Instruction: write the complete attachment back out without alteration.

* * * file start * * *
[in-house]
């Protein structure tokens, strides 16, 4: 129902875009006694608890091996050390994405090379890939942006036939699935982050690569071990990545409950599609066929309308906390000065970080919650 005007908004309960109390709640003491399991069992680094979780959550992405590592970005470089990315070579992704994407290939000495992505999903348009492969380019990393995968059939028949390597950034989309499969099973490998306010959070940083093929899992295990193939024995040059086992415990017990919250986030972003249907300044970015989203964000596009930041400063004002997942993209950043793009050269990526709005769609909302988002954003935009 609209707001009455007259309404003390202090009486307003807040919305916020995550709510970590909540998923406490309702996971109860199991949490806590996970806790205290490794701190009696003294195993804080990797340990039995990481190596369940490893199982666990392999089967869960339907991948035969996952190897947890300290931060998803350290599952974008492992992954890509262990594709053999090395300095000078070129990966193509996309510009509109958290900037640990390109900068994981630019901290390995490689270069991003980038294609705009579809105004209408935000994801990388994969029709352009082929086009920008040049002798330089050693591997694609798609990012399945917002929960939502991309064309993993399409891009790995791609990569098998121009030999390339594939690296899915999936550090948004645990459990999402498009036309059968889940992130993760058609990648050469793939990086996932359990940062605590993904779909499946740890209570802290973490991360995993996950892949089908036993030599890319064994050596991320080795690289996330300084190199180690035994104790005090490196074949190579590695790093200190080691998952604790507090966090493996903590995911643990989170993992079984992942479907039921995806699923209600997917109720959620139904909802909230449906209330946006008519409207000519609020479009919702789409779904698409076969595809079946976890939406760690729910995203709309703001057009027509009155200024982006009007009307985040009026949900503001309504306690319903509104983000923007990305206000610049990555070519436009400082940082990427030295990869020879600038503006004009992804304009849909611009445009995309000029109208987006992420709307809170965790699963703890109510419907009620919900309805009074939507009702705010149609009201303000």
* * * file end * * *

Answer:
[in-house]
């Protein structure tokens, strides 16, 4: 129902875009006694608890091996050390994405090379890939942006036939699935982050690569071990990545409950599609066929309308906390000065970080919650 005007908004309960109390709640003491399991069992680094979780959550992405590592970005470089990315070579992704994407290939000495992505999903348009492969380019990393995968059939028949390597950034989309499969099973490998306010959070940083093929899992295990193939024995040059086992415990017990919250986030972003249907300044970015989203964000596009930041400063004002997942993209950043793009050269990526709005769609909302988002954003935009 609209707001009455007259309404003390202090009486307003807040919305916020995550709510970590909540998923406490309702996971109860199991949490806590996970806790205290490794701190009696003294195993804080990797340990039995990481190596369940490893199982666990392999089967869960339907991948035969996952190897947890300290931060998803350290599952974008492992992954890509262990594709053999090395300095000078070129990966193509996309510009509109958290900037640990390109900068994981630019901290390995490689270069991003980038294609705009579809105004209408935000994801990388994969029709352009082929086009920008040049002798330089050693591997694609798609990012399945917002929960939502991309064309993993399409891009790995791609990569098998121009030999390339594939690296899915999936550090948004645990459990999402498009036309059968889940992130993760058609990648050469793939990086996932359990940062605590993904779909499946740890209570802290973490991360995993996950892949089908036993030599890319064994050596991320080795690289996330300084190199180690035994104790005090490196074949190579590695790093200190080691998952604790507090966090493996903590995911643990989170993992079984992942479907039921995806699923209600997917109720959620139904909802909230449906209330946006008519409207000519609020479009919702789409779904698409076969595809079946976890939406760690729910995203709309703001057009027509009155200024982006009007009307985040009026949900503001309504306690319903509104983000923007990305206000610049990555070519436009400082940082990427030295990869020879600038503006004009992804304009849909611009445009995309000029109208987006992420709307809170965790699963703890109510419907009620919900309805009074939507009702705010149609009201303000």